Processing Coffee

As coffee professionals, we place a great deal of emphasis on how any coffee we’re evaluating is processed - think oak aged wine versus stainless steel barrel, or fresh butchered steak versus dry aged. You’ll always find a single origin coffee’s processing method listed on our labels, and if you attend any of our classes, events, or public cuppings, you’ll definitely hear us speak about the various processing methods of the coffees we offer. Though we always cover the basics of coffee processing with our customers, we understand that many of our customers may not have a full understanding of the various types of coffee processing, what they entail, and how that affects the resulting coffee in the cup.

For the past several years, we’ve been working closely with a number of our partner farms to develop new and interesting flavors and coffee offerings through experimentation and innovation in processing techniques. With the product of that work finally coming to fruition, this year we’re offering a number of Process Collections featuring multiple coffees of various processing techniques from either a single farm, mill, or region. These collections illustrate the importance of processing in developing the flavor and characteristics of any given coffee. As a companion to those collections, lets dive in to the most common processing methods to give you a better understanding of how they work, why they’re important, and how they affect the coffee you drink.

First, it is important to understand a few things about coffee agriculture and how that leads into how processing decisions are made. There are two primary species of coffee under the genus, Coffea: Arabica and Robusta. Robusta plants produce a generally high output, low quality coffee that grows at lower altitudes. Arabica plants produce a generally low output, high quality coffee grown at higher altitudes. For our purposes, we’ll be focusing specifically on Arabica coffee as it is the only species we source and roast. The coffee plant is an evergreen, originating in tropical areas of East Africa. Beginning in the late 15th century, coffee transplants began to make their way to similar climates around the world, and now over 70 countries have viable coffee cultivation. The coffee plant produces a delicate, aromatic, white flower that becomes a green cherry that ripens to red, or sometimes yellow and other colors. The fruit of the coffee plant has a tough skin surrounding a high sugar content pulp and a pit consisting of seeds encased in a hard hull or parchment. Specialty grade coffee (coffees scoring 80 points or higher on a 100 point quality scale) are generally grown at altitudes above 800masl where terrain is typically challenging. This, combined with the delicacy of the coffee plant, and the fact that coffee cherries ripen gradually, even on the same plant, makes mechanized harvesting almost impossible in most circumstances. High quality coffee is typically harvested by hand, selected for ripeness by visually assessing cherry color. A typical harvester will produce upwards of 300lb of ripe cherry per day, meaning that during harvest season, farms employ hundreds of harvesters who are paid both by the volume of coffee they harvest, but also by the quality and ripeness of cherries in their daily production. A high percentage of under or over ripe cherries can dramatically affect the overall quality marks of the finished coffee, so field managers monitor harvesters production closely at weigh-in to ensure the cherries moving to the first stages of processing are of a consistent quality and ripeness.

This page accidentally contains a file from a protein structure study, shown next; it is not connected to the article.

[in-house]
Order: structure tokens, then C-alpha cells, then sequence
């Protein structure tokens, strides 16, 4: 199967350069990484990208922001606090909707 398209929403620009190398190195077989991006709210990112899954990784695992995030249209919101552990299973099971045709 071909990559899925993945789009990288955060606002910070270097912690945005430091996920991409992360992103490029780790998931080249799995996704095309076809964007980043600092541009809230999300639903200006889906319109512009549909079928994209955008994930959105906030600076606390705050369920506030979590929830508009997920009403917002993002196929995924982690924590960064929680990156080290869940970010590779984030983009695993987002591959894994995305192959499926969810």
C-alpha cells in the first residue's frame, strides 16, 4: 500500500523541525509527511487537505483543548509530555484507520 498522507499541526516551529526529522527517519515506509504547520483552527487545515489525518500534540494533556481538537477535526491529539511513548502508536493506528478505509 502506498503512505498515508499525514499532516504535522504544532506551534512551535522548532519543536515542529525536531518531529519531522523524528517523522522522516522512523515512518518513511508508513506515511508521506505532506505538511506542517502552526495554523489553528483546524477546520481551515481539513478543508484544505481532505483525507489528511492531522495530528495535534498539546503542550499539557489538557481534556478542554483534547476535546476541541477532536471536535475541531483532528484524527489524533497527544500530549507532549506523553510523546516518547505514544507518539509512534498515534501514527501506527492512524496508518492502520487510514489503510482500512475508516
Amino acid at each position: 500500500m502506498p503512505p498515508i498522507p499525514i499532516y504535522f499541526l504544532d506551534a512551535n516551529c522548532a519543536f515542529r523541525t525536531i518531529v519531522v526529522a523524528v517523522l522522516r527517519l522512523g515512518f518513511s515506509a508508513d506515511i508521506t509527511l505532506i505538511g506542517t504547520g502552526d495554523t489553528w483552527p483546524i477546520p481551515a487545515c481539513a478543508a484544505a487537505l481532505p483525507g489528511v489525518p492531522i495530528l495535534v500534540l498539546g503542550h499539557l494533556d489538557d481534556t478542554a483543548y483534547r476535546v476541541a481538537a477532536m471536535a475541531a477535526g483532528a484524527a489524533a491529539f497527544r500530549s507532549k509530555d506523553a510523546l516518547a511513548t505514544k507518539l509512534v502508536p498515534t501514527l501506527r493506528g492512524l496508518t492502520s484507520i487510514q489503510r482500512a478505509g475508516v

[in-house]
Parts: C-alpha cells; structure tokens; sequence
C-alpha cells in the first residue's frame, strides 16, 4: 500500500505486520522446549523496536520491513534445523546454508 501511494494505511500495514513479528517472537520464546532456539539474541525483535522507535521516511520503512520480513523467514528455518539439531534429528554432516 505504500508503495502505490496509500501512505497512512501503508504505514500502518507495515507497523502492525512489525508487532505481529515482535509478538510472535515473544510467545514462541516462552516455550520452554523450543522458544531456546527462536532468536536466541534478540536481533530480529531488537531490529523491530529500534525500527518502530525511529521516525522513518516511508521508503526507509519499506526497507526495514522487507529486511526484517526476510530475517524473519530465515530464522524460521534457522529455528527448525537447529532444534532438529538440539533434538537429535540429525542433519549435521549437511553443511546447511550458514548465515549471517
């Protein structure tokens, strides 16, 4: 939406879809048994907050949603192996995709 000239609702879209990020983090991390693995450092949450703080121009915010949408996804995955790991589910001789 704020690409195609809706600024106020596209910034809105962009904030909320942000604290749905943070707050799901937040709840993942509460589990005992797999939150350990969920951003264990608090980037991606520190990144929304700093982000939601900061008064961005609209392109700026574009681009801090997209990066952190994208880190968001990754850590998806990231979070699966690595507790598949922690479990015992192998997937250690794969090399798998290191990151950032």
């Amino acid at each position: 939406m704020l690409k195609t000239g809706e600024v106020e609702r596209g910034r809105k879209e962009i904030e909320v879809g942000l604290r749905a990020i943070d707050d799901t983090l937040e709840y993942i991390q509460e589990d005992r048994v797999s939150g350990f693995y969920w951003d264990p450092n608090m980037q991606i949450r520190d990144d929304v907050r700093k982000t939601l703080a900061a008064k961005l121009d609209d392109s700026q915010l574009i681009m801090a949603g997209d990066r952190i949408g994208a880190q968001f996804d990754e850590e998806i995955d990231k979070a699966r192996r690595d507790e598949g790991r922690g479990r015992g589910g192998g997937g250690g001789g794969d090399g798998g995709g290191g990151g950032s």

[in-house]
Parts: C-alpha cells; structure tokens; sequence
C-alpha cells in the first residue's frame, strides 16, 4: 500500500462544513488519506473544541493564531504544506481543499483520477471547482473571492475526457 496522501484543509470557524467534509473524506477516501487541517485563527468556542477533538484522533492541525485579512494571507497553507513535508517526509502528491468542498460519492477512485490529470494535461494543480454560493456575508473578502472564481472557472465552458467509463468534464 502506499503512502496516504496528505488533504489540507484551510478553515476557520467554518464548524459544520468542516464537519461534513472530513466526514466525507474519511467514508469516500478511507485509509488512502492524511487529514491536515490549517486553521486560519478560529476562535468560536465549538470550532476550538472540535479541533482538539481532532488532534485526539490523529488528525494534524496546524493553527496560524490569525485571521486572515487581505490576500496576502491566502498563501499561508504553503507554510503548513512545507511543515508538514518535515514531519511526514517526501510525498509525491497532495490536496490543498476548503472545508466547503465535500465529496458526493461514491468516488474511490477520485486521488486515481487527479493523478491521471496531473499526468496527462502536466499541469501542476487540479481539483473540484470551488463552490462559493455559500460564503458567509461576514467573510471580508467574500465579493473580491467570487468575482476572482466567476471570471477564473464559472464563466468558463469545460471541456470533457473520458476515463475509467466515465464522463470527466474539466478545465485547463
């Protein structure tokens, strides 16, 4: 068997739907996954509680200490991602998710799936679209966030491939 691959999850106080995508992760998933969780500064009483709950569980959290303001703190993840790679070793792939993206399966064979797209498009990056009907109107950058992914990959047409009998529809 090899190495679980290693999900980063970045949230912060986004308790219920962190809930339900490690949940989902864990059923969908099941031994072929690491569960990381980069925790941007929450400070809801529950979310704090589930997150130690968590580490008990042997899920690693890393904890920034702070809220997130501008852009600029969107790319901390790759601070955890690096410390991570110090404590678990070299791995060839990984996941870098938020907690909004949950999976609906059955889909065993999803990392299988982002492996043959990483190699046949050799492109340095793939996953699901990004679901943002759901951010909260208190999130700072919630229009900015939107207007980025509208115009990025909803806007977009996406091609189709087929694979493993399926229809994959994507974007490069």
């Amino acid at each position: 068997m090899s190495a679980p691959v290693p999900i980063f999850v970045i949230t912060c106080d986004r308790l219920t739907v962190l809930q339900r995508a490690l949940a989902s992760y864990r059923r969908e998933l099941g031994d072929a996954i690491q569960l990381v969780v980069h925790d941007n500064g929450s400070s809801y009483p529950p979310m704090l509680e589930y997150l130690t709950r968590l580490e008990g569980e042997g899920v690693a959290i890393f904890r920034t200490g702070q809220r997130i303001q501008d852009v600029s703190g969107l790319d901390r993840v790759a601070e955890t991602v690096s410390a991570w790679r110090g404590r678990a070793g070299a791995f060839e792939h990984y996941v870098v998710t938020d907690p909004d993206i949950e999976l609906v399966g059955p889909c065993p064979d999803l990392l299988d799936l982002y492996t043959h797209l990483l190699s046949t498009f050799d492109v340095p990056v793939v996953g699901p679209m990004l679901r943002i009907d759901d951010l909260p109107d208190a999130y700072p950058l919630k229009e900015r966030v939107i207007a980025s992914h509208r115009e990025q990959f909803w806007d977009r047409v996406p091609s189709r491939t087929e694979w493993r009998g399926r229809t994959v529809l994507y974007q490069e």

Because coffee cherries are high in sugar content in a warm, tropical environment, as soon as they are harvested, the fermentation clock starts ticking, so no matter what process will be used, the coffee must begin that process immediately after harvest to avoid the risk of over fermentation or rot. There are three common methods of processing coffee to get it from freshly harvested cherry to the green coffee seeds imported by roasters like us: Natural Process, Washed Process, and Honey Process. There are a number of variations of each of these processes—many of which we’ll cover—and specific circumstances that make one process or another more appropriate for a specific region or type of coffee.

Natural Process
The Natural Process, sometimes also referred to as “dry process”, is the oldest method of processing coffee. The process, as the name suggests, does not use water, which was a crucial factor in its early development in areas like Yemen and Ethiopia where water resources are scarce. The method is simple: freshly harvested coffee cherries are spread out onto stone patios or on raised screen beds to dry in the sun. Much like making raisins from grapes, the fruit dries in the sun, imparting fruit flavors into the seed. As the fruit dries, it also ferments, imparting winey or acetic acid flavors into the seed as well. These flavors can be exciting and highly desirable if the coffee is handled properly, but over fermentation and rot can occur quickly, causing the coffee to cross the line from wine notes to vinegar, so naturally drying cherries must be turned constantly as they dry, keeping moisture levels even throughout the drying process. Though there are some mechanical drying methods in use, most Natural Process coffee must be produced in arid climates that have very little chance of rain. Yemen produces Natural Process coffees exclusively, due to its lack of water resources, but most other coffee producing countries employ a combination of Natural Process and other methods. Once the sun-dried cherries reach an appropriate moisture level—usually after 2-4 weeks—the dried hulls are milled off the coffee seed and discarded or used for compost. Natural Process coffees are typically fruity in character, often presenting intense aromas of berries, fresh wine, balanced by chocolatey body. Acidity is often muted in Natural Process coffees, and there can be a great deal of variation from cup to cup. Because of this variability, there is some debate over the place of Natural Process coffees in Specialty Coffee, but we find that the rich body and fruity character of a good Natural Process coffee works very well in blends as well as single origin offerings.